San Francisco 49ers

Offseason issues prominent in 49ers’ loss in Pittsburgh

San Francisco 49ers head coach Jim Tomsula takes the field before an NFL football game against the Pittsburgh Steelers, Sunday, Sept. 20, 2015, in Pittsburgh.
San Francisco 49ers head coach Jim Tomsula takes the field before an NFL football game against the Pittsburgh Steelers, Sunday, Sept. 20, 2015, in Pittsburgh. AP

Jim Tomsula’s 49ers have a practice each week he refers to as C&I – clean up and installation. The next one promises to be extra long after Sunday’s 43-18 drubbing by the Steelers.

“We were outplayed,” Tomsula said Monday. “I mean, out-coached. I mean, we lost. We lost the football game and all I’m talking about is, own it, fix it and move on.”

Three areas that were concerns in the offseason – pass defense, pass rush and pass protection – figured prominently in the loss.

The 49ers were all but out of the game by halftime after Steelers quarterback Ben Roethlisberger connected on nearly every deep pass he attempted. He had 252 yards and two touchdowns at the break and finished with 369 yards.

Early in the game, Antonio Brown, Roethlisberger’s favorite target and perhaps the NFL’s best receiver, ran a number of routes against cornerback Kenneth Acker, the least experienced defender on the field. Brown had five catches for 128 yards by halftime.

After the game, Tomsula said the 49ers used a variety of coverages and personnel groups in try to stop Brown. The scouting service Pro Football Focus, however, noted that 120 of Brown’s 195 receiving yards came when he was matched against Acker.

Tramaine Brock, in his sixth season, was asked why he wasn’t the primary cornerback assigned to Brown.

“We can do that. I’m fine with it,” Brock said. “But as the DC (defensive coordinator, Eric Mangini) – it’s his defense. I’ve got to do what I’m told to do.”

Another issue was the pass rush, which was excellent against the Vikings in Week 1. Roethlisberger wasn’t sacked or hit and the 49ers had only four quarterback hurries, two by first-round draft pick Arik Armstead, who played just 14 snaps. With time in the pocket, Roethlisberger connected on passes of 59, 56, 48, 41 and 35 yards.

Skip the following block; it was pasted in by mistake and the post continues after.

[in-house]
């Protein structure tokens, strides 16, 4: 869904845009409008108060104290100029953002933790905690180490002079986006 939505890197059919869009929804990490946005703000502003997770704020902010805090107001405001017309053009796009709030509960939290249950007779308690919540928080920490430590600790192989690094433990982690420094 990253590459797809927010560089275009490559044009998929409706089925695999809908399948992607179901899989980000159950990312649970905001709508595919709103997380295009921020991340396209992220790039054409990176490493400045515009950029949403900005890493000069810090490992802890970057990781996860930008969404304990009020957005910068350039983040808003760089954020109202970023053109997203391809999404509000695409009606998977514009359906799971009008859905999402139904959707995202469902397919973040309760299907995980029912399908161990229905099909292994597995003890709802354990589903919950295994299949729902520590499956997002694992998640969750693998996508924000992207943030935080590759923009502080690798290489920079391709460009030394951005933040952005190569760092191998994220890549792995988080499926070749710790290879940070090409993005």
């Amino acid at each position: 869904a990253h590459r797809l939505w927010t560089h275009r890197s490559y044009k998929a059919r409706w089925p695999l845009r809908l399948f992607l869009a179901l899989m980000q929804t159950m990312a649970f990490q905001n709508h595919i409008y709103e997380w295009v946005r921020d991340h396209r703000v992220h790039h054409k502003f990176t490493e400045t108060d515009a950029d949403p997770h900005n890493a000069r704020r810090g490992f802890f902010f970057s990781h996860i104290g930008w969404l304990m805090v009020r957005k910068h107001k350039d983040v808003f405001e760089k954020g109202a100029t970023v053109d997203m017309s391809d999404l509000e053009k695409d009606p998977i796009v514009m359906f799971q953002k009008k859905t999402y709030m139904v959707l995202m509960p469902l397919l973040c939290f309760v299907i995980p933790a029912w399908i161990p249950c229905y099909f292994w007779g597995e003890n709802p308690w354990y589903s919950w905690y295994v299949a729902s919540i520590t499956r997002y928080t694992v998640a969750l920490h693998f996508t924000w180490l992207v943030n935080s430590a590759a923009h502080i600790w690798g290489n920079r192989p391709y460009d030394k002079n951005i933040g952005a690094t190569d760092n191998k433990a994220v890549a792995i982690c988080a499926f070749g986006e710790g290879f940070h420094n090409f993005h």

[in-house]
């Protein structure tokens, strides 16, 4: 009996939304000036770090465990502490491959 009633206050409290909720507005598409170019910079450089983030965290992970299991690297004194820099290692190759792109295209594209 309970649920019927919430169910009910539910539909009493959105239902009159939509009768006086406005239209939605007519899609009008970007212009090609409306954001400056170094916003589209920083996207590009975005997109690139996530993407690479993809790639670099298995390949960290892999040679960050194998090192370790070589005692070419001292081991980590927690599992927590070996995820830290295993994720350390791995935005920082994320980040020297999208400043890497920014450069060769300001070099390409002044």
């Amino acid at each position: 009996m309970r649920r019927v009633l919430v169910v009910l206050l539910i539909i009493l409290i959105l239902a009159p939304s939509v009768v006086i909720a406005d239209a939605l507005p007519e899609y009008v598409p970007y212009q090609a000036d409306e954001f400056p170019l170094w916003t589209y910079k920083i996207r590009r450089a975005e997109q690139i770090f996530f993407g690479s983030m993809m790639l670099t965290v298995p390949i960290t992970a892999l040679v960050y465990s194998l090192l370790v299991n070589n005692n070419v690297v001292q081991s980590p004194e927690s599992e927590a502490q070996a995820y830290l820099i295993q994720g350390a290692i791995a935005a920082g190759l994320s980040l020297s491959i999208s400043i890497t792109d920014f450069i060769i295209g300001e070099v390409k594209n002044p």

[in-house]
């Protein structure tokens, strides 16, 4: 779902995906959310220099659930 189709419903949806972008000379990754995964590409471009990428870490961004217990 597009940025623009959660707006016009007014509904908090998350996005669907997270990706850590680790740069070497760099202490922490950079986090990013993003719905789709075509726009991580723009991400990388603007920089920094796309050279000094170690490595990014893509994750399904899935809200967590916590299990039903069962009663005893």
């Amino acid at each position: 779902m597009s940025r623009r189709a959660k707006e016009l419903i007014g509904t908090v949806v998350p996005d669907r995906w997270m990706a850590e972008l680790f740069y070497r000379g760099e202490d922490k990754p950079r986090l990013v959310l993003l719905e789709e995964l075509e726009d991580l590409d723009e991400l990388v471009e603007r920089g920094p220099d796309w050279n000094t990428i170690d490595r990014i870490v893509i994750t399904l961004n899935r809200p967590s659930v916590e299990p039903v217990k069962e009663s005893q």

On the other side, Colin Kaepernick had one of his best statistical games, with 335 yards and two touchdown passes. It’s the fourth time the 49ers quarterback has thrown for more than 300 yards and his 71.7 percent completion rate was the best of the four outings.

But the 49ers’ offensive line allowed five sacks and eight quarterback hits. As was the case in the preseason, the right side of the line was particularly shaky.

Now the 49ers have to go on the road again, to play the 2-0 Cardinals whose quarterback, Carson Palmer, already has thrown seven touchdowns.

“We’ve got to make sure they’re not behind us.” Tomsula said of the 49ers’ pass defense. “We’ve got to make plays. We don’t want to give up the big play. I’ve been here for what, nine years? That’s always been what we talk about, what we pride ourselves in. We stop the run and prevent the big play.”

Et cetera – Tomsula said that in addition to a blow to the head, running back Carlos Hyde suffered a leg bruise on a low hit by Steelers safety Mike Mitchell. Hyde remained in the game and the injury is not considered serious.

▪ Tight end Vance McDonald (leg bruise), tight end Blake Bell (back) and receiver Torrey Smith (leg bruise) left the game for various stretches. McDonald’s injury is the most serious, Tomsula said, but none are expected to miss any significant time.

▪ Rookie tailback Mike Davis played 41 snaps, the bulk in the second half after Hyde departed. Jarryd Hayne, the only other running back in the game at that point, played four offensive snaps.

Matt Barrows: @mattbarrows, read more about the team at

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